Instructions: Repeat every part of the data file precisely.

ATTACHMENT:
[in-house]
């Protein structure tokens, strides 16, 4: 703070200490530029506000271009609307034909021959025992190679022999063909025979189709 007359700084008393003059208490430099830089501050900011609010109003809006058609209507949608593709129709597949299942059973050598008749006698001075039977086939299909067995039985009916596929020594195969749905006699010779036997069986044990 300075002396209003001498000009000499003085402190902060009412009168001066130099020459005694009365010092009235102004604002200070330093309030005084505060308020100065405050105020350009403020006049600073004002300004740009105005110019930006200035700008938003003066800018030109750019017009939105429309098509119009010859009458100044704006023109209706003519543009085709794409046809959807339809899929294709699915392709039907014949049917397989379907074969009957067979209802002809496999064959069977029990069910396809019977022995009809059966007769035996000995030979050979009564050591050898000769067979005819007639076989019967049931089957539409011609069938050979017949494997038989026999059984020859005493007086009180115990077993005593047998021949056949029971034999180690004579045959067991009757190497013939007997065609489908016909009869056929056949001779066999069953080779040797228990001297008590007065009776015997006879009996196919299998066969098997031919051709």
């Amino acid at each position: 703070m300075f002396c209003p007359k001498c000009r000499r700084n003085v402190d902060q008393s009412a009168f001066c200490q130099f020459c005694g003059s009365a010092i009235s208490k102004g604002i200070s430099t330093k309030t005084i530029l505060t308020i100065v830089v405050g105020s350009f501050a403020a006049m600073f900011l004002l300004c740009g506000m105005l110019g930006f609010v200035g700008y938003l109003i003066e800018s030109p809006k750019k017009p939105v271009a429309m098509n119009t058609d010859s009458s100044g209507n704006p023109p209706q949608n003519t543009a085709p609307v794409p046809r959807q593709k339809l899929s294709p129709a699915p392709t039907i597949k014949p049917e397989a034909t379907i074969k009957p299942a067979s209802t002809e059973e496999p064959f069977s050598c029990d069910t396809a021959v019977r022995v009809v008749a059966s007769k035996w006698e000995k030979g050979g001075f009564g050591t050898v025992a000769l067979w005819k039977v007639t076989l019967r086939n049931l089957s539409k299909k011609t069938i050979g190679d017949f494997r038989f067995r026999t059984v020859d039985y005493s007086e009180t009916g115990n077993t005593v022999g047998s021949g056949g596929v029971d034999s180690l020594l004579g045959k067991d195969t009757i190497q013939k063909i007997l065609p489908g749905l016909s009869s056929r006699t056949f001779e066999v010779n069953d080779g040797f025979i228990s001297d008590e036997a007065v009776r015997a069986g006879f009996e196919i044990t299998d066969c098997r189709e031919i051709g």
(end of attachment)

[in-house]
């Protein structure tokens, strides 16, 4: 703070200490530029506000271009609307034909021959025992190679022999063909025979189709 007359700084008393003059208490430099830089501050900011609010109003809006058609209507949608593709129709597949299942059973050598008749006698001075039977086939299909067995039985009916596929020594195969749905006699010779036997069986044990 300075002396209003001498000009000499003085402190902060009412009168001066130099020459005694009365010092009235102004604002200070330093309030005084505060308020100065405050105020350009403020006049600073004002300004740009105005110019930006200035700008938003003066800018030109750019017009939105429309098509119009010859009458100044704006023109209706003519543009085709794409046809959807339809899929294709699915392709039907014949049917397989379907074969009957067979209802002809496999064959069977029990069910396809019977022995009809059966007769035996000995030979050979009564050591050898000769067979005819007639076989019967049931089957539409011609069938050979017949494997038989026999059984020859005493007086009180115990077993005593047998021949056949029971034999180690004579045959067991009757190497013939007997065609489908016909009869056929056949001779066999069953080779040797228990001297008590007065009776015997006879009996196919299998066969098997031919051709």
């Amino acid at each position: 703070m300075f002396c209003p007359k001498c000009r000499r700084n003085v402190d902060q008393s009412a009168f001066c200490q130099f020459c005694g003059s009365a010092i009235s208490k102004g604002i200070s430099t330093k309030t005084i530029l505060t308020i100065v830089v405050g105020s350009f501050a403020a006049m600073f900011l004002l300004c740009g506000m105005l110019g930006f609010v200035g700008y938003l109003i003066e800018s030109p809006k750019k017009p939105v271009a429309m098509n119009t058609d010859s009458s100044g209507n704006p023109p209706q949608n003519t543009a085709p609307v794409p046809r959807q593709k339809l899929s294709p129709a699915p392709t039907i597949k014949p049917e397989a034909t379907i074969k009957p299942a067979s209802t002809e059973e496999p064959f069977s050598c029990d069910t396809a021959v019977r022995v009809v008749a059966s007769k035996w006698e000995k030979g050979g001075f009564g050591t050898v025992a000769l067979w005819k039977v007639t076989l019967r086939n049931l089957s539409k299909k011609t069938i050979g190679d017949f494997r038989f067995r026999t059984v020859d039985y005493s007086e009180t009916g115990n077993t005593v022999g047998s021949g056949g596929v029971d034999s180690l020594l004579g045959k067991d195969t009757i190497q013939k063909i007997l065609p489908g749905l016909s009869s056929r006699t056949f001779e066999v010779n069953d080779g040797f025979i228990s001297d008590e036997a007065v009776r015997a069986g006879f009996e196919i044990t299998d066969c098997r189709e031919i051709g």